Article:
Kids snacks can be mundane and boring when you offer the same things day after day. My daughter’s friend with type 1 diabetes asked me for some healthy 15 gram carbs snack ideas. I texted her some off the top of my head but it was hard to get past the usual snacks people eat. I thought I would ask my registered dietitian friends for some ideas and write a post on healthy snacks, since many people struggle with snack ideas.
Incorporate Healthy Foods:
For kids’ snacks, I recommend picturing the food groups and trying to incorporate vegetables, fruits, and protein, adding in some whole grain options and healthy fats occasionally. Most typical snacks are are high fat and processed carbs which aren’t healthy and do not help your child or teen get their daily fruit and vegetable servings, plus they add empty calories which may contribute to obesity.
If you have a picky eater that wants the same foods day in and day out, be sure to check out expert child dietitian, Jill Castle’s, book Try New Food. She has some really great tips and is an expert in getting picky eaters to eat and not being a short-order cook. This is my affiliate link, meaning I make a small commission but you do not pay extra. This helps keep this site going.
Here’s some easy snacks I thought of:
Whole grain crackers with cheese or peanut butter
Apple slices and nut butter or cheese (Tip: to keep cut apples from browning, dip them in Sprite for a few seconds. I keep a small bottle for that purpose. It doesn’t matter if it is flat and old!)
Apple “donuts” with nut butter and sprinkles (remove core, slice apples horizontal, and top with nut butter and sprinkles)
1/2 whole grain sandwich or pita
1/2 whole grain pita or 1 whole low carb pita with pizza sauce, cheese, and optional pepperoni slices
Celery sticks stuffed with pimento cheese or hummus
Broccoli “trees” and carrot “coins” with ranch dressing
Granola bars, especially ones made at home so there’s no artificial ingredients and preservatives
Hummus and any vegetables
Banana, spread with nut butter and a tiny amount of sprinkles or granola for some crunch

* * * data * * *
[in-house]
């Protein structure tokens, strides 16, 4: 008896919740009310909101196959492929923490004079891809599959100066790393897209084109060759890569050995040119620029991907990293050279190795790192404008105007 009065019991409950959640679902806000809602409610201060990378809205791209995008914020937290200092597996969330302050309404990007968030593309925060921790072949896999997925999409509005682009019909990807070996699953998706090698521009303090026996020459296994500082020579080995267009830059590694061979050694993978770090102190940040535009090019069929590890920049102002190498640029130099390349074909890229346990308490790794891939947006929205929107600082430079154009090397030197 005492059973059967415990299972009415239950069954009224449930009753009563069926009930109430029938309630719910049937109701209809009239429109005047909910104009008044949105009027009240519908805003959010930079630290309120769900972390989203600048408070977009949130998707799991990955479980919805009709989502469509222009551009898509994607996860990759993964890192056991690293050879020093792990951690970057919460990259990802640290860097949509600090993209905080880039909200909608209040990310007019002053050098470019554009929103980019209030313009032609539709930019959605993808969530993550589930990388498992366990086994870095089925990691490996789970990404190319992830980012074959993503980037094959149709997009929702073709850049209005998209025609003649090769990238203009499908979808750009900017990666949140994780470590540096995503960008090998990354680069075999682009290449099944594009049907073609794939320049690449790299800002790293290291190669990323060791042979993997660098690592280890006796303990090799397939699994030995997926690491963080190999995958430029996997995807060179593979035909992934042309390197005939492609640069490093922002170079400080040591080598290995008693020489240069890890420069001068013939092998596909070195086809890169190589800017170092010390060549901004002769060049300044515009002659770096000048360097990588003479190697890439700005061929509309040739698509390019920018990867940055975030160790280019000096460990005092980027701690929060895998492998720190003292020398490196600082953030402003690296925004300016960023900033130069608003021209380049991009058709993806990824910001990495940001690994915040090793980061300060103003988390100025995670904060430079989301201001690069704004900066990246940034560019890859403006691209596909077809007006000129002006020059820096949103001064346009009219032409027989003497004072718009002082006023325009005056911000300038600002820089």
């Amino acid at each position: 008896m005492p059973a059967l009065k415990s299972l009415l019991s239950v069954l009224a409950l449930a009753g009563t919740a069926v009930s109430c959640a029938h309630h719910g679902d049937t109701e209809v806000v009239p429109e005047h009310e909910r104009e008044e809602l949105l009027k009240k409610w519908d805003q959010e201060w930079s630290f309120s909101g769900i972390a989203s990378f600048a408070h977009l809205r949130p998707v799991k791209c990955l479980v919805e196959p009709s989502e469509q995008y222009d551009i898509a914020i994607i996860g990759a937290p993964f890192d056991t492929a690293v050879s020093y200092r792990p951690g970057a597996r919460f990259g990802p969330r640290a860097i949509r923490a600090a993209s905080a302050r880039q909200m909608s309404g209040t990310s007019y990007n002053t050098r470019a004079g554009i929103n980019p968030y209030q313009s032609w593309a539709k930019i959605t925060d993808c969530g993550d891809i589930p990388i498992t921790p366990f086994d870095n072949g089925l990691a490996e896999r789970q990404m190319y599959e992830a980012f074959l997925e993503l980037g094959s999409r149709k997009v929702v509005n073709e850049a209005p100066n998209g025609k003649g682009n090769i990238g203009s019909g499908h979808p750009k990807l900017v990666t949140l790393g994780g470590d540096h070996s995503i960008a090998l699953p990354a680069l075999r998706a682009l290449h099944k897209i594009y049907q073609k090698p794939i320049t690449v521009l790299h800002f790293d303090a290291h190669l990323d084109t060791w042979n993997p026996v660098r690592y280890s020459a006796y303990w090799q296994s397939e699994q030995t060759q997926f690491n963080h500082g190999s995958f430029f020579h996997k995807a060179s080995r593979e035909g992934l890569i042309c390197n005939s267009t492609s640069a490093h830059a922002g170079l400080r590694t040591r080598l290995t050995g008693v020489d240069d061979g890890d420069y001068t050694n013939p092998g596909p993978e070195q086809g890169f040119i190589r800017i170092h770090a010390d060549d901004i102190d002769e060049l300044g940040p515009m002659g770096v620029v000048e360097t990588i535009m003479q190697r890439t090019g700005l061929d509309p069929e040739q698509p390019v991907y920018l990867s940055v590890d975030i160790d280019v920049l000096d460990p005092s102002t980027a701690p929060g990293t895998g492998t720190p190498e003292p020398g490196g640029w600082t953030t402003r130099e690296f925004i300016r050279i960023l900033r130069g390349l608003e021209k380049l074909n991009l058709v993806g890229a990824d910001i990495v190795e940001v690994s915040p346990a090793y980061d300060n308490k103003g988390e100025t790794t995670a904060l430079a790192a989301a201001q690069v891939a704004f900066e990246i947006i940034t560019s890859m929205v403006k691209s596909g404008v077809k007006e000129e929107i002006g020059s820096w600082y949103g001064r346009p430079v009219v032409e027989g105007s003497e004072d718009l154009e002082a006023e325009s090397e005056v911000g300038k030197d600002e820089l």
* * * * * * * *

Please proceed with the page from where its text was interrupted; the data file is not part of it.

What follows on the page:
Yogurts with limited added sugars
Any fruit or vegetable
Need help with carb counting? Be sure to check out the post Carb Counting Made Easy!
My dietitian friends were much more creative than me!
For those with kids with diabetes, these aren’t necessarily right at 15 grams of carbs, but most of the recipes have the nutritional analysis so you can vary the serving size in order to get to 15 grams if you are trying to stick with 15. Otherwise, enjoy a serving and inject or bolus based on a carb ratio. Not sure what a carb ratio, click to read about it!
Dietitian’s Choice Healthy Snacks:
Fruity Rainbow Toast by Betsy Ramirez
No Bake Peanut Butter Chocolate Chip Granola Bars by Betsy Ramirez
Dessert Hummus (Cookie Dough Dip) by Pulse Nutrition
Apple Peanut Butter Nachos by Amanda Hernandez
Apple Sandwiches by Sara Hilgert Pflugradt
Sugar Free Fruit Roll-Ups by Create Kids Club
Frozen Fruit Yogurt Bites byLindsey Janeiro
Mini Carmelized Banana Split Sundaes by Jenni Shea Rawn
Whole Wheat Banana Chocolate Chip Muffins by Jill Castle
Dr Jenn Bowers has several ideas on her Tasty Kids Nutrition Club Posts
Pumpkin Spice Yogurt Dip by Kati Mora
The following from Kelli Shallal:
Sweet Potato Banana Bites by Lindsey Livingston
Almond Butter and Jelly Bites by Kara Lydon
Almond Pistachio Cocoa Bites by Amy Gorin
Dark Cherry Cashew Granola Bars by Christina LaRue
Nuttela Pudding (2 ingredient!) by Adina Pearson
Oatmeal Breakfast Cookies by Melanie Flinn
Thanks to all the Registered Dietitians for contributing to this Snack Round-up!
Use fun containers and ways to serve to encourage your little ones to eat more healthy snacks! Some things can be served in sno cone paper cups, lots of mini bowls, made to look like faces or other objects, molds can be done into fun shapes, and sandwiches can be cut into fun shapes with cookie cutters.
Remember good feeding tips when offering snacks, letting your child choose the portions so he can learn to self-regulate and eat based on his hunger. Don’t force/encourage your child to finish a snack. Let him learn to read his body signals, knowing it is a process that is sometimes learned. Mistakes are alright, that’s how they learn!
If you need help with feeding your child in a healthy way, be sure to check out Jill Castle’s books and programs. She focuses on teaching healthy feeding practices along with healthy food. Healthy food is only one part of the big puzzle of healthy feeding. Click here to learn more!
Hope that gives you some new and fun snack ideas! Let me know what you tried and your child’s reaction by commenting below and be sure to share with your friends!